Remembering Glenda

Stories and tributes in memory of Glenda Cloughley


This page has tributes to Glenda received since her death on 21 September 2023  plus stories and memories from her life and her many projects with A Chorus of Women.  If you have a tribute or memory you would like us to include here, contact:

Many other stories of Glenda's music and writing can be found on this website.

Vale Glenda Cloughley

January 1952 - September 2023

With heavy hearts we share the news that our beloved friend Glenda Cloughley died peacefully at home on 21 September, with her family by her side. She had been journeying with a quite aggressive cancer since late 2022.

Glenda died just a few hours after other Chorus members had been singing at the Canberra Peace Bell as we do each year on the International Day of Peace. Also, it was 6 months to the day after we sang in Parliament House in March for the 20th anniversary of the birth of Chorus.

Glenda initiated the singing of a Lament for the people of Iraq which led to the formation of A Chorus of Women in March 2003. Since then she has written much of our music including two major works – The Gifts of the Furies and A Passion for Peace/The People’s Passion.

As a Jungian analyst, cultural psychologist and singer-composer, Glenda has brought a unique creative and prophetic spirit to the peace, justice and environmental movements in Canberra and beyond. Her passing leaves a deep sense of loss. 


Remembering Glenda'

A public celebration of Glenda's life was held in Canberra on Wed 13 December 2023. The Chapel of the Australian Centre for Christianity and Culture was packed with friends and family. 

You can view and download the program here.

Here is a recording of the event:



Canberrans remember a prophetic and creative voice for change 
- Canberra Times, Sunday 3 Dec, 2023

Remembering Glenda Cloughley, 1952-2023, Engage, The Australian Centre for Christianity and Culture, December 2023, Issue 14.

Southland Times, New Zealand


Read the many tributes, condolences and memories of Glenda that have been received.

You can add a tribute here:  Vale Glenda Cloughley

This moving tribute was received from Katy Gallagher, Senator for the ACT (and former ACT Chief Minister):

"I am so very sorry to hear about the passing of your dear friend, Glenda. Please pass on my condolences to Glenda’s family and friends during this difficult time.

"I had the pleasure of meeting Glenda some years ago when she organised a ceremony of stories and songs to celebrate the spirit of the Canberra community. The memory of so many Canberrans gathered in Civic Square being moved by Glenda’s words of love and peace sung by A Chorus of Women is one that has stuck with me over the last decade.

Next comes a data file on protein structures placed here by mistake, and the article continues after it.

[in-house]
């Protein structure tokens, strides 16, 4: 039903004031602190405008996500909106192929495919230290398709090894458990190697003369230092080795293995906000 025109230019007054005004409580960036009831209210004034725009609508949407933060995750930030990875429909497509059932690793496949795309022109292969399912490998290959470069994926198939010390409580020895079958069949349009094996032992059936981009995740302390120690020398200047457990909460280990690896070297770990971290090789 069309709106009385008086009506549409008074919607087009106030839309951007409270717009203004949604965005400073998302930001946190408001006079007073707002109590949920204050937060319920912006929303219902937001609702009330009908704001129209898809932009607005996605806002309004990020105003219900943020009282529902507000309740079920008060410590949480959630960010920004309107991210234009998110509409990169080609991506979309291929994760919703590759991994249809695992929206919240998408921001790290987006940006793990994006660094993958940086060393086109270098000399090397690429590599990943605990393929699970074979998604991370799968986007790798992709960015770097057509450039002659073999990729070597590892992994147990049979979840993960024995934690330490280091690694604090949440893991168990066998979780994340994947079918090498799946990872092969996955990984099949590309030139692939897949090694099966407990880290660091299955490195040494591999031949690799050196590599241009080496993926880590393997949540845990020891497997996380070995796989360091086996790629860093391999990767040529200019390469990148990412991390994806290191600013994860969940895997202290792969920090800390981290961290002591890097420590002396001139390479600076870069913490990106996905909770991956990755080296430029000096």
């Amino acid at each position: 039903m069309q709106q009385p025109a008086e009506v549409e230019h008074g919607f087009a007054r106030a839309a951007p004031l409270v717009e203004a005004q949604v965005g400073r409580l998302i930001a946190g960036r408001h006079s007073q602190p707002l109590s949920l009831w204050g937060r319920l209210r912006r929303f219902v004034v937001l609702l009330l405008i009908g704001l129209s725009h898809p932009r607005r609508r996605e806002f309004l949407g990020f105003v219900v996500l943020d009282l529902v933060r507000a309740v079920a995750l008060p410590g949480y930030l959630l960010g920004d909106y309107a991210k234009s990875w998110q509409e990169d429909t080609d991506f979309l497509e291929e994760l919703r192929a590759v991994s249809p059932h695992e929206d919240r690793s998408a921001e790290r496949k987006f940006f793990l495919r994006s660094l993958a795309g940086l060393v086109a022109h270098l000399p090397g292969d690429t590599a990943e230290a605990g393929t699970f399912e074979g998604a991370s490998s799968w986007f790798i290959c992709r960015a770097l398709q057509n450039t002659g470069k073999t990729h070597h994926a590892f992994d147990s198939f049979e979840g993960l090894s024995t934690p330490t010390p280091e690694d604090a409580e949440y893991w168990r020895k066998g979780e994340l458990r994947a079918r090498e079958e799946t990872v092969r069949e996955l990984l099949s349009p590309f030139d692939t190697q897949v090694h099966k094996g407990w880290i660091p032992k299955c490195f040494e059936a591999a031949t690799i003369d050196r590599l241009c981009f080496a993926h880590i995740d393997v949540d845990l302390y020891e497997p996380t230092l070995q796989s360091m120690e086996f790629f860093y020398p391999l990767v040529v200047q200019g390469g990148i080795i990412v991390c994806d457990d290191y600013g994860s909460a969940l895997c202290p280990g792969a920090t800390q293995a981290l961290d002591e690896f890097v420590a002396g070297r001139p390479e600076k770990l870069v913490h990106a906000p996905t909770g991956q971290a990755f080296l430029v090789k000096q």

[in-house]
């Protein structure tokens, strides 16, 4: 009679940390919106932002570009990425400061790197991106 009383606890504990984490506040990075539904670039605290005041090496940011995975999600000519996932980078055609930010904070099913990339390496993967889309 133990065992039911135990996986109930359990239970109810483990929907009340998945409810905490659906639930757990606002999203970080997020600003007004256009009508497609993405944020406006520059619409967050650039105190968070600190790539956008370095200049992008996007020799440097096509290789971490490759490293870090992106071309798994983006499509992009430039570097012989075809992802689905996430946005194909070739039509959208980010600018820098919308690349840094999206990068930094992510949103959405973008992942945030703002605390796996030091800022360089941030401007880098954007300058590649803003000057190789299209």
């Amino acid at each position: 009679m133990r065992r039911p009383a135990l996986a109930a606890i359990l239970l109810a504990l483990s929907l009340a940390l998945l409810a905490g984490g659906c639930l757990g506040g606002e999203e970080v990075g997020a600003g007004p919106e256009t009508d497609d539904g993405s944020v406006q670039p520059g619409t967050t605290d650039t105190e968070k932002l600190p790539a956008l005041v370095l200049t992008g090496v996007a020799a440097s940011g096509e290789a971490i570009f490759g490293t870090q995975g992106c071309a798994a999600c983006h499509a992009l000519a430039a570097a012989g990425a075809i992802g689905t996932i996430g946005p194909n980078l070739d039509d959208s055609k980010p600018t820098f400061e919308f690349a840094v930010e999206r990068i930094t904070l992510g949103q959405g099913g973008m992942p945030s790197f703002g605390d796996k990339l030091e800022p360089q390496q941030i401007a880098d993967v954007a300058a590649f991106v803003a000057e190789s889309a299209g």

"Not only does it take a great deal of time and dedication to organise an event like this, but it also takes a special kind of person to create the sense of purpose and togetherness that was felt by all who joined Glenda and A Chorus of Women in this celebration. Every single ceremony, vigil, and performance that Glenda conducted since 2003 truly is a testament to just how remarkable she was.

" I am sure that her contributions to both the Canberra and wider Australian community will be remembered for generations to come as shining examples of passion, talent, commitment, and bravery.

"I’d like to pass on my best wishes to you and the Chorus as you celebrate Glenda’s life and work at a memorial December. Unfortunately, I am unable to attend, but please know that you and Glenda’s loved ones will be in my thoughts."
Katy Gallagher, Senator for the ACT

This is from members of the Women's International League for Peace and Freedom:
"At its meeting on 7 October, the WILPF Australia Board paused to reflect on Glenda's remarkable life, and asked that I extend our love and condolences to her family and loved ones - near & far.

We especially remember Glenda, a WILPF member and co-founder of  A Chorus of Women for her  courage and indefatigable inspiration. Two particular memories come to mind - in 2003, the singing of the Lament for the people of Iraq as the government committed our nation to join the US-led invasion of Iraq. And in 2015, Glenda's A Passion for Peace, notwithstanding poor connections, premiered simultaneously at WILPF’s Women’s Power to Stop War Centenary in The Hague. Glenda's passion and spirit resonated with, and up lifted over 1000 women that night.